By Piper Blake
Assistant Web Content Manager
New Year’s resolutions suck. That’s just a fact that every person who tries to commit to a resolution sooner or later figures out.
I personally hate resolutions due to the pressure that they put on you and the uncertainty that in the end, it will have made you a happier and better person.
Resolutions are broken so easily because with the new year comes with new changes that your resolution doesn’t fit into anymore. People’s situations are always changing and resolutions stay the same. They are a goal set when you thought that’s what you needed in your life.
We are trained to think that with a new year we have to find the things that need improving in our lives. Why aren’t we thinking about what needs to be improved as it occurs?
I have found that setting goals for your self throughout the year become more impactful and useful than something you start out saying you’ll do that never becomes a habit.
For most people starting the new year means they want to become more fit, more successful or more adventurous. These are all things that need conscious effort. It won’t just happen unless you are willing to make that change.
Overall, resolutions fail due to the fact that they don’t end up making you happy. Setting goals that are hard to reach will lead to negativity and less motivation than you had before.
I don’t like making resolutions because I have enough things to worry about than trying to stick to a strict regiment of something I hate just to try to achieve something I didn’t really want.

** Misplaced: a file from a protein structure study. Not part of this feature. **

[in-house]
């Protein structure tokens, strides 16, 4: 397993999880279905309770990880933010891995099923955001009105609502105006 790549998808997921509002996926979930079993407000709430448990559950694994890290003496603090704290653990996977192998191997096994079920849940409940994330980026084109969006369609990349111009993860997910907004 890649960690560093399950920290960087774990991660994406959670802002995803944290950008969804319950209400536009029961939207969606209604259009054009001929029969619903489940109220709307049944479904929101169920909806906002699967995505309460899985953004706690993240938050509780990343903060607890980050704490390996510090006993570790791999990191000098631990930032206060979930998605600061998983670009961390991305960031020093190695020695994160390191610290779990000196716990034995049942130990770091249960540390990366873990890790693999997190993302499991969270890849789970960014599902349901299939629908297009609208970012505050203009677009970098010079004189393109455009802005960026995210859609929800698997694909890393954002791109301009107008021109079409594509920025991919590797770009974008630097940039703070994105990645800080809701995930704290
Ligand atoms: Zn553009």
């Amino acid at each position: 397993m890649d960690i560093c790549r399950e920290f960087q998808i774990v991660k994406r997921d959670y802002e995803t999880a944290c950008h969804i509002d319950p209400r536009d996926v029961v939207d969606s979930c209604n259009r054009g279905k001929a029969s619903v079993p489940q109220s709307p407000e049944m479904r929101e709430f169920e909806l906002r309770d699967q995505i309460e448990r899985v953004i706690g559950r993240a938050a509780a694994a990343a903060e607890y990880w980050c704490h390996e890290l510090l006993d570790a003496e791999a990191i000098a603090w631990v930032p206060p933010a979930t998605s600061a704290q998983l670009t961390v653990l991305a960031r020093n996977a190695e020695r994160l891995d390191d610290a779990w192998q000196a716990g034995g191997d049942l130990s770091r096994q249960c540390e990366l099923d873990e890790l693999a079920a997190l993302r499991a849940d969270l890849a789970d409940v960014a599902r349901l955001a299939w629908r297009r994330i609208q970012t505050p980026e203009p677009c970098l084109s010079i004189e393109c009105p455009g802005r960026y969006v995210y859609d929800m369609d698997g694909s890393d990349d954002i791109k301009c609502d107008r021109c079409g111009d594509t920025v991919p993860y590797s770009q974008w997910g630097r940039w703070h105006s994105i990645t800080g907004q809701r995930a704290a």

Everything we do has to be done in moderation to keep from being overwhelmed or burnt out. Some people are good at being disciplined but others need to allow themselves some wiggle room when it comes to making a lifestyle change.
Like I said I don’t like making resolutions. I think that if I’m going to make a change in my life it has to be because I want it so bad I’m willing to make an effort every day to achieve it. However, that doesn’t mean I will take away things that make me happy just to achieve that goal.
This past semester I finally got to the point where I was so tired of looking in the mirror and seeing flaws that I knew only I could see. So, I had to make the decision that I would start working out as many days during the week that my schedule allowed and make more of an effort to eat clean.
That doesn’t mean I don’t take rest days or have my cheat days. I definitely do. I have learned that it doesn’t have to be a strict lifestyle change but putting effort towards a lifestyle change that makes the biggest difference.
Since the end of August till now, I have been able to stick with these choices and have seen so much improvement in my body and my overall happiness. I’ve gained so much confidence in myself that I never had before.
Improving your happiness should be the end result of any goal you set. It shouldn’t be a goal that is made lightly just because you think “oh that might be good for me” or “that could be the thing I’m missing in life”.
You will know that you need a change when your brain and conscience is screaming at you for it.
Resolutions become worn out and thrown out because, in the end, that’s not the thing you needed to change. It just takes time away from the things you actually want to be doing.
Featured image by Piper Blake.